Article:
While food prices globally are falling, South Africa is bucking the trend as the worst drought in more than 100 years drives prices of staples including white corn to record highs.

Food inflation in Africa’s most-industrialized economy accelerated to 5.9 percent in the year through December, from 4.8 percent the previous month. That’s more than the consumer inflation rate of 5.2 percent, and a pace that threatens to push price increases above the upper limit of the Reserve Bank’s 3 percent to 6 percent target range, according to Nedbank Group Ltd. That may force the central bank to increase borrowing costs by as much as 50 basis points next week, the Johannesburg-based lender said in a note on Thursday.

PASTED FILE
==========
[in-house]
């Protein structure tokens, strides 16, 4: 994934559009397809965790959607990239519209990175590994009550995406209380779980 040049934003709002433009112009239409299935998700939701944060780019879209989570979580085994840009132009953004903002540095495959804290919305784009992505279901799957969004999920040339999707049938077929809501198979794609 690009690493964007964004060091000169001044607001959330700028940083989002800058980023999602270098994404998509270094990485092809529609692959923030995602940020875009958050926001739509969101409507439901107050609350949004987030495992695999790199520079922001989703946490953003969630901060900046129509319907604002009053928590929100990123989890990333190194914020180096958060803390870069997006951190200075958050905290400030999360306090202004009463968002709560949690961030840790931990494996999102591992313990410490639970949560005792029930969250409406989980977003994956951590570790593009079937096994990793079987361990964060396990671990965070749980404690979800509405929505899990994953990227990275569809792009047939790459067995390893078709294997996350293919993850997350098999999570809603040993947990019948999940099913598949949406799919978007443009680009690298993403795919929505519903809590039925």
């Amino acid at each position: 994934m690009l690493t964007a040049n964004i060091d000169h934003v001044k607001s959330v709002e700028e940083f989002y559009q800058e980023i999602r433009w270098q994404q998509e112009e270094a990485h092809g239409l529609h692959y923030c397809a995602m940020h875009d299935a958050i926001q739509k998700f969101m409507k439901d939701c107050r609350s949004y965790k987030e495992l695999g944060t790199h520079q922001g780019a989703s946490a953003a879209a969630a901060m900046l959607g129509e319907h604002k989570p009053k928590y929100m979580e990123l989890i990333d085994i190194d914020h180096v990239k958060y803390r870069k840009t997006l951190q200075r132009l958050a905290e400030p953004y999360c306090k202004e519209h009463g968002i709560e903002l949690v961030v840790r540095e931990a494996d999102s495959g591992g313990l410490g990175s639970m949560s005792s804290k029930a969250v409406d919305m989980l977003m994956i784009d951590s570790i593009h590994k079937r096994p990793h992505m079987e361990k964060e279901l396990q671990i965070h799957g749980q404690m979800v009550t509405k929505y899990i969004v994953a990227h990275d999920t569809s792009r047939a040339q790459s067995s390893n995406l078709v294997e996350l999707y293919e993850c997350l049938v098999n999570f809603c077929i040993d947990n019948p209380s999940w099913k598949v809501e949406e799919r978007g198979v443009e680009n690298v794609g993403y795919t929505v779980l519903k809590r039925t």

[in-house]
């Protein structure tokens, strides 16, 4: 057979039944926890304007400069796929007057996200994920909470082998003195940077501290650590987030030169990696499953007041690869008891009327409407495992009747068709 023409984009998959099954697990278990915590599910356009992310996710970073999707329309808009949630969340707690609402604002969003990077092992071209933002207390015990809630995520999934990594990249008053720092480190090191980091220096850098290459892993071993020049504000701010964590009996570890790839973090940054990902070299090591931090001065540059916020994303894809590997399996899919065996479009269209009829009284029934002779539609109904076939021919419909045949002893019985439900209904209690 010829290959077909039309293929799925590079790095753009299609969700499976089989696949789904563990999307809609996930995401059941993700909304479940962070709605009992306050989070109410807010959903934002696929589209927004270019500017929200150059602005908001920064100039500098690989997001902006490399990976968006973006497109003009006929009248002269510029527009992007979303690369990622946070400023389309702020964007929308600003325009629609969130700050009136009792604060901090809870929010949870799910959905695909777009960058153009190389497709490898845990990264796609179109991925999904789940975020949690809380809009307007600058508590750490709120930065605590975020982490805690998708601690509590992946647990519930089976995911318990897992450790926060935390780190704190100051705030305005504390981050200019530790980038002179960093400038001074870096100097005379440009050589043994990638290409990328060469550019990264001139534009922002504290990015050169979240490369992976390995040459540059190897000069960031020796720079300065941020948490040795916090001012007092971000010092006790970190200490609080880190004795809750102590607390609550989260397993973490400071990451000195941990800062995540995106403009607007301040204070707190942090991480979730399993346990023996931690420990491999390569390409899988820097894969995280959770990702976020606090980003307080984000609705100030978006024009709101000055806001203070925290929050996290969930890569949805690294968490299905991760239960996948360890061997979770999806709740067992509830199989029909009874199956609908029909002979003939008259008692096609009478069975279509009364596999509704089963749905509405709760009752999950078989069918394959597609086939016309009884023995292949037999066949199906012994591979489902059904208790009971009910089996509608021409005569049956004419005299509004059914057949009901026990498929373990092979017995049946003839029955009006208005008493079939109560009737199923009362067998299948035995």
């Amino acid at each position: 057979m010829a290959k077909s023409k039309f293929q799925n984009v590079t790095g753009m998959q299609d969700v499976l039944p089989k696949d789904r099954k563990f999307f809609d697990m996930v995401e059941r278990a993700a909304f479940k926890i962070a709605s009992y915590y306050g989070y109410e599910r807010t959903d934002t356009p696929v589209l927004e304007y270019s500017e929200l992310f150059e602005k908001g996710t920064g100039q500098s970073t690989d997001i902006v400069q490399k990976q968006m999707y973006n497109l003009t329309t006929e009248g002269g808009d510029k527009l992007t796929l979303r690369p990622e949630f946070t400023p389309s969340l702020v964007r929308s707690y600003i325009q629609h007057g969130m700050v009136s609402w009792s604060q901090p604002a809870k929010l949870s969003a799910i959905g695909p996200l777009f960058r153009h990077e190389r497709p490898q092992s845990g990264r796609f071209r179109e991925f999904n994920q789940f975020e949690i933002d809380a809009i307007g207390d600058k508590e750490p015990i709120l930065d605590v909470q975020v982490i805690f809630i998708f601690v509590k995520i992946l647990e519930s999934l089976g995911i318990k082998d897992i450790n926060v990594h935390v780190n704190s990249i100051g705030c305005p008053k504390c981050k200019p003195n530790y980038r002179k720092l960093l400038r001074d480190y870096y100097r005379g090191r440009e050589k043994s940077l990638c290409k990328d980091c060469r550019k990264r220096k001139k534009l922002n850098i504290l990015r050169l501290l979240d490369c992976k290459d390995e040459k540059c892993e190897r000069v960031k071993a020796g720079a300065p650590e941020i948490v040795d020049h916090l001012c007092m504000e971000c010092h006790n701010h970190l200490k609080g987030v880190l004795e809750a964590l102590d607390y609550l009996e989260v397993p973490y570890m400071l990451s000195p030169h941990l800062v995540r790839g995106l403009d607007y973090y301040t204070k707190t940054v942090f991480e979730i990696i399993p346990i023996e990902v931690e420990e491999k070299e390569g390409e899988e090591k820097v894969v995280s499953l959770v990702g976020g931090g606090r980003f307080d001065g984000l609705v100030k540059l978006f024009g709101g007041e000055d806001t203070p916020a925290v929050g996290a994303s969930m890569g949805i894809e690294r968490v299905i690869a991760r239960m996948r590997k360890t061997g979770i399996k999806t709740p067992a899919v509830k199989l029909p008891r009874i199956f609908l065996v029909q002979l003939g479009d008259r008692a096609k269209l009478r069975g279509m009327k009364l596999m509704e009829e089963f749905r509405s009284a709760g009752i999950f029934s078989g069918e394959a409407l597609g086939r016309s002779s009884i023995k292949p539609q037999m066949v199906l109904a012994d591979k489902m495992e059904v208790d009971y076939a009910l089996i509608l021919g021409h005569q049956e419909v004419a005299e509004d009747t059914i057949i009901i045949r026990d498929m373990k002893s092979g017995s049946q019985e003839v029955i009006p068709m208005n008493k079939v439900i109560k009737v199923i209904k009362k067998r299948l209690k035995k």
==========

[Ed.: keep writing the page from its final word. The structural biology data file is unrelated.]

Food prices are among “the key issues the Reserve Bank needs to address as their primary mandate is price stability,” and, together with rand weakness, may prompt “a larger monetary policy response in the form of more aggressive hikes,” Nedbank said.

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